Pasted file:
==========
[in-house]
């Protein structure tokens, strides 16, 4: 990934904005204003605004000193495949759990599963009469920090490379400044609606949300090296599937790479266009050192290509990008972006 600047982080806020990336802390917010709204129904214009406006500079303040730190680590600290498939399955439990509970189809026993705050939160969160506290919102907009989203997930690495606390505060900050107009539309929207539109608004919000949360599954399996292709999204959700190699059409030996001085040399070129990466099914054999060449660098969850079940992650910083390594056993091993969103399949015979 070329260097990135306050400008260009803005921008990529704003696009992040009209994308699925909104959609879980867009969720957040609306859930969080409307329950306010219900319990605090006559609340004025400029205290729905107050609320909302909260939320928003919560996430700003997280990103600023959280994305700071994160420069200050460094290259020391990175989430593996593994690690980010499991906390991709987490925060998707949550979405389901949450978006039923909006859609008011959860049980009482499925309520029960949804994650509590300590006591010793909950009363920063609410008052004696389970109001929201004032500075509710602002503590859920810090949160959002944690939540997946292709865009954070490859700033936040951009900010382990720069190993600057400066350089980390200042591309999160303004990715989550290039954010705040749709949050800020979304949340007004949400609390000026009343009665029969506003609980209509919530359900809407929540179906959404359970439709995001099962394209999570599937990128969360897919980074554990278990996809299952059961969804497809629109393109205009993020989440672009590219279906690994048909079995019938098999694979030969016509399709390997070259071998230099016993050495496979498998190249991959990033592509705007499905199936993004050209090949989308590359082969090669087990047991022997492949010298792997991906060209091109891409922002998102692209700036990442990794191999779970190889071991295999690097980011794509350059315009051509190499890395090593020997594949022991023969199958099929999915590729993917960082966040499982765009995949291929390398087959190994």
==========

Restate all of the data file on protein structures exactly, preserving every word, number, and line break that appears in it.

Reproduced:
[in-house]
């Protein structure tokens, strides 16, 4: 990934904005204003605004000193495949759990599963009469920090490379400044609606949300090296599937790479266009050192290509990008972006 600047982080806020990336802390917010709204129904214009406006500079303040730190680590600290498939399955439990509970189809026993705050939160969160506290919102907009989203997930690495606390505060900050107009539309929207539109608004919000949360599954399996292709999204959700190699059409030996001085040399070129990466099914054999060449660098969850079940992650910083390594056993091993969103399949015979 070329260097990135306050400008260009803005921008990529704003696009992040009209994308699925909104959609879980867009969720957040609306859930969080409307329950306010219900319990605090006559609340004025400029205290729905107050609320909302909260939320928003919560996430700003997280990103600023959280994305700071994160420069200050460094290259020391990175989430593996593994690690980010499991906390991709987490925060998707949550979405389901949450978006039923909006859609008011959860049980009482499925309520029960949804994650509590300590006591010793909950009363920063609410008052004696389970109001929201004032500075509710602002503590859920810090949160959002944690939540997946292709865009954070490859700033936040951009900010382990720069190993600057400066350089980390200042591309999160303004990715989550290039954010705040749709949050800020979304949340007004949400609390000026009343009665029969506003609980209509919530359900809407929540179906959404359970439709995001099962394209999570599937990128969360897919980074554990278990996809299952059961969804497809629109393109205009993020989440672009590219279906690994048909079995019938098999694979030969016509399709390997070259071998230099016993050495496979498998190249991959990033592509705007499905199936993004050209090949989308590359082969090669087990047991022997492949010298792997991906060209091109891409922002998102692209700036990442990794191999779970190889071991295999690097980011794509350059315009051509190499890395090593020997594949022991023969199958099929999915590729993917960082966040499982765009995949291929390398087959190994």